Robservations on the media beat:
Leave it to Steve Dahl to come up with a new twist on an old stunt. During an appearance at Zanies Rosemont Wednesday the Chicago radio legend will host a Halloween costume contest. But here’s the catch: Fans can dress up only as Dahl or one of his co-hosts, Dag Juhlin and Brendan Greeley. (Or as Dahl calls them “three stay-at-home podcasters.”) The event will feature a recording of two episodes of Dahl’s daily podcast before a live audience. (Here is the link for tickets.)
Andy Shaw, who stepped down last year as president and CEO of the Better Government Association, will be honored by the not-for-profit government investigative group November 5 with its Daniel L. Goodwin Watchdog Award. NPR’s Scott Simon will be featured media guest at the BGA annual luncheon at the Hilton Chicago. “Andy Shaw transformed the BGA during nearly a decade as our president,” current president and CEO David Greising said in a statement. “Today, we are doing high-impact investigations and holding government accountable with lawsuits and advocacy for open government, and it all builds on the foundation Andy set. All of Illinois has benefited from Andy’s work, and he is a deserving Watchdog honoree.”
Mike Adamle, the former Chicago sportscaster, will headline a panel discussion about mental health and sports November 4 at Northwestern Memorial Hospital. (Here is the link for tickets.) Sponsored by NBC Sports Chicago and hosted by David Kaplan, the event will be tied to the documentary “Headstrong: Mental Health and Sports,” which premieres at 9 p.m. November 9 on the regional sports network. In 2017 Adamle retired as sports anchor at NBC-owned WMAQ-Channel 5 after he was diagnosed with dementia and signs of chronic traumatic encephalopathy (CTE), a brain disease linked to repeated blows to the head as an NFL player.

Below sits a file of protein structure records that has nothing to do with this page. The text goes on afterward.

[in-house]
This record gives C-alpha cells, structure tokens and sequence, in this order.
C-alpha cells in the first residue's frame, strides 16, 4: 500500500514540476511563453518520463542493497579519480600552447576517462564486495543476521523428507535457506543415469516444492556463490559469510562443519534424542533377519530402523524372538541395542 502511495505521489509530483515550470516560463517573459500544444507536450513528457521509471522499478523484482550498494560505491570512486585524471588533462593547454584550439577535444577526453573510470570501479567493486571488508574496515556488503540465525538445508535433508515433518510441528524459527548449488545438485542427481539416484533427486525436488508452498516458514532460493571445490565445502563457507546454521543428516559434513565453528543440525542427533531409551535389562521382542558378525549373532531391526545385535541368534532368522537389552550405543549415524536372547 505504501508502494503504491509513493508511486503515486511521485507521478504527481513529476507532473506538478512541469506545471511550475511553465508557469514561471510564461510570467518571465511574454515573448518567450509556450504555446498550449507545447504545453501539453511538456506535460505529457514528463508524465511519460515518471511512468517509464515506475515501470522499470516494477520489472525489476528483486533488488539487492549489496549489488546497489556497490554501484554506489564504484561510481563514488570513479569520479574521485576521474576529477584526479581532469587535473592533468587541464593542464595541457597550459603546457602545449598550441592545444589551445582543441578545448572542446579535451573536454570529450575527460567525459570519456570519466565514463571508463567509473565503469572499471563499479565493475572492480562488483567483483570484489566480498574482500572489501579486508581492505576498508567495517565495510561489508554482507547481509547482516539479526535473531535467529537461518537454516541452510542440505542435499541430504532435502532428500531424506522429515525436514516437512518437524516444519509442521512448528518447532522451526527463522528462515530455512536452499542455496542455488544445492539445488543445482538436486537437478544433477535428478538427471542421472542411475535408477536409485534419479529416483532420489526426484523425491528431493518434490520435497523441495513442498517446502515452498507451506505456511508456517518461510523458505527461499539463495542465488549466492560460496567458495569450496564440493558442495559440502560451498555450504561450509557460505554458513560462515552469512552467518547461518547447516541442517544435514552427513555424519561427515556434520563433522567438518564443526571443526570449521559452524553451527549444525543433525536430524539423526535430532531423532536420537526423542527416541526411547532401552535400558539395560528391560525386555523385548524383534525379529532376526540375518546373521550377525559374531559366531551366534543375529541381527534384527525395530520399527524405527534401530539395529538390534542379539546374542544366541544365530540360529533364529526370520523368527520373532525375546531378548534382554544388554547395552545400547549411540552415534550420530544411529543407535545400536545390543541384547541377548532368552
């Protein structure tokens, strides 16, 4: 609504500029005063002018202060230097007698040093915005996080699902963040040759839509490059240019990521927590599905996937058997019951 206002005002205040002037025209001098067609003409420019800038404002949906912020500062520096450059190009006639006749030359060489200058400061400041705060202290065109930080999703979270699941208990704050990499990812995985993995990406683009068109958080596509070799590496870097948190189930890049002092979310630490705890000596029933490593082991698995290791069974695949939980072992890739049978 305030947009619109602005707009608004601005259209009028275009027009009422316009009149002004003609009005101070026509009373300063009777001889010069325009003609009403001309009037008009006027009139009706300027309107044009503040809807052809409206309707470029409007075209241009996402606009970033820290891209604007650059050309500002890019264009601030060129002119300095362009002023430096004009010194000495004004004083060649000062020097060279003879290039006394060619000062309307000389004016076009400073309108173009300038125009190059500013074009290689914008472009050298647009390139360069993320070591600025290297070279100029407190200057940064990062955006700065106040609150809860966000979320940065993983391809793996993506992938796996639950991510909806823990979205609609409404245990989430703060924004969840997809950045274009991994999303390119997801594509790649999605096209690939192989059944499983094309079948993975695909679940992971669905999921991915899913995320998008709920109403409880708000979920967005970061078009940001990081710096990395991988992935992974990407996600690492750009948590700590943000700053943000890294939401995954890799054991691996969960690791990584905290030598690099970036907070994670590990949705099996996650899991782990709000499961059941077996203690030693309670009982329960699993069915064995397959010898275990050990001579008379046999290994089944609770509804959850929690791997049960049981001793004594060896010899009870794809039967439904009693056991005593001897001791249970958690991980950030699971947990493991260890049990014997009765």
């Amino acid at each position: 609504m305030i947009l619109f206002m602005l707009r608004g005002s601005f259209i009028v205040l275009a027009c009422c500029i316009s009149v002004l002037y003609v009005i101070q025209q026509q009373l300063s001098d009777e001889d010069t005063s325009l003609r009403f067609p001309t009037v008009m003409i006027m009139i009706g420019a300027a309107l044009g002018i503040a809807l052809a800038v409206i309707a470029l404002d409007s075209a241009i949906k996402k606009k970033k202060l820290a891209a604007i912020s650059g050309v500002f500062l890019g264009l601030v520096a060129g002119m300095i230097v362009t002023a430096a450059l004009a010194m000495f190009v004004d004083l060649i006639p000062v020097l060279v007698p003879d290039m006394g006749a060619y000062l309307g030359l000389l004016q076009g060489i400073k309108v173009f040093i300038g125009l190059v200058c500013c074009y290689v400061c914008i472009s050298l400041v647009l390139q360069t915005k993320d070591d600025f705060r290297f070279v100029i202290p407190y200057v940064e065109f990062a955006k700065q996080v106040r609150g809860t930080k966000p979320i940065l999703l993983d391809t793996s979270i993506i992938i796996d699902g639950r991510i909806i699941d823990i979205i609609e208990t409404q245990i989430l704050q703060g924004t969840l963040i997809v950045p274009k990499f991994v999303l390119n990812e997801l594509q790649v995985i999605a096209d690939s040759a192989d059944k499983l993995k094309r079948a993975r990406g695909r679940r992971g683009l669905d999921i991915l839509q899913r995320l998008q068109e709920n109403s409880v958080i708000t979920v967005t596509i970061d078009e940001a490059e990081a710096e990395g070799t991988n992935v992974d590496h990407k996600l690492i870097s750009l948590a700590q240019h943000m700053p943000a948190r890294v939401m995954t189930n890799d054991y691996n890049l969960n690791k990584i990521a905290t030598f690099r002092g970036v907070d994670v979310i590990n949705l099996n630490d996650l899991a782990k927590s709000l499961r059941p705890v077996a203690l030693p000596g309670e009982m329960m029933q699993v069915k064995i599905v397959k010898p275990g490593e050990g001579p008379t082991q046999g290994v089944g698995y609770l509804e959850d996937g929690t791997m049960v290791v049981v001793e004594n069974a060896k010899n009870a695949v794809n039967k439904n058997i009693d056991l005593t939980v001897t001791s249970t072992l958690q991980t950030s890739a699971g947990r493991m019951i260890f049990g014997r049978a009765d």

Chicago TV treasure Rich Koz will be saluted on 40 years as beloved horror movie host “Svengoolie” at a fundraiser Saturday for the Museum of Broadcast Communications, 360 North State Street. Starting at 6:30 p.m. the event will feature a meet-and-greet with Koz, the unveiling of a 40th anniversary “Svengoolie” exhibit (including his original coffin and artifacts from the original set), and a Halloween costume contest. (Here is the link for tickets.)
It’s a “45s and Flipsides Weekend” at MeTV FM. Look for the Weigel Broadcasting soft-rock oldies station at WRME 87.7-FM to spotlight a select group of records that had memorable songs on both sides. Starting at 7 p.m. Friday, listeners will get to hear both sides — first the A-side, then the B-side — played back-to-back for more than 100 two-sided hits throughout the weekend. “As a kid trying to stretch my allowance, I remember that getting a popular song on the B-side of a 45 was a real bonus — two hits for the price of one,” said program director Rick O’Dell.
They’re changing things around a bit at the Chicago Sun-Times. Starting this week publication of the Weekend Plus section will move from Fridays to Thursdays, and publication of Well, the health and wellness section, will move from Thursdays to Sundays. Sun-Times editor-in-chief Chris Fusco announced the shifts in what he called continuing innovations at the paper.
Wednesday’s comment of the day: Frank Kurtz: All of us, even news reporters, have inherent biases. It’s human nature. There’s no denying that fact. That being said, [Walter] Cronkite was an icon who was respected by almost all Americans. Would his style hold up in today’s jaded times? I don’t know. But that’s the reason I don’t believe in holding any historical figure to the standards of today. America, like its people, have evolved over the decades/centuries. Bottom line is that Cronkite was a respected figure and, nothing against Gwen Ifill, but if she is deserving of a stamp, so is Cronkite.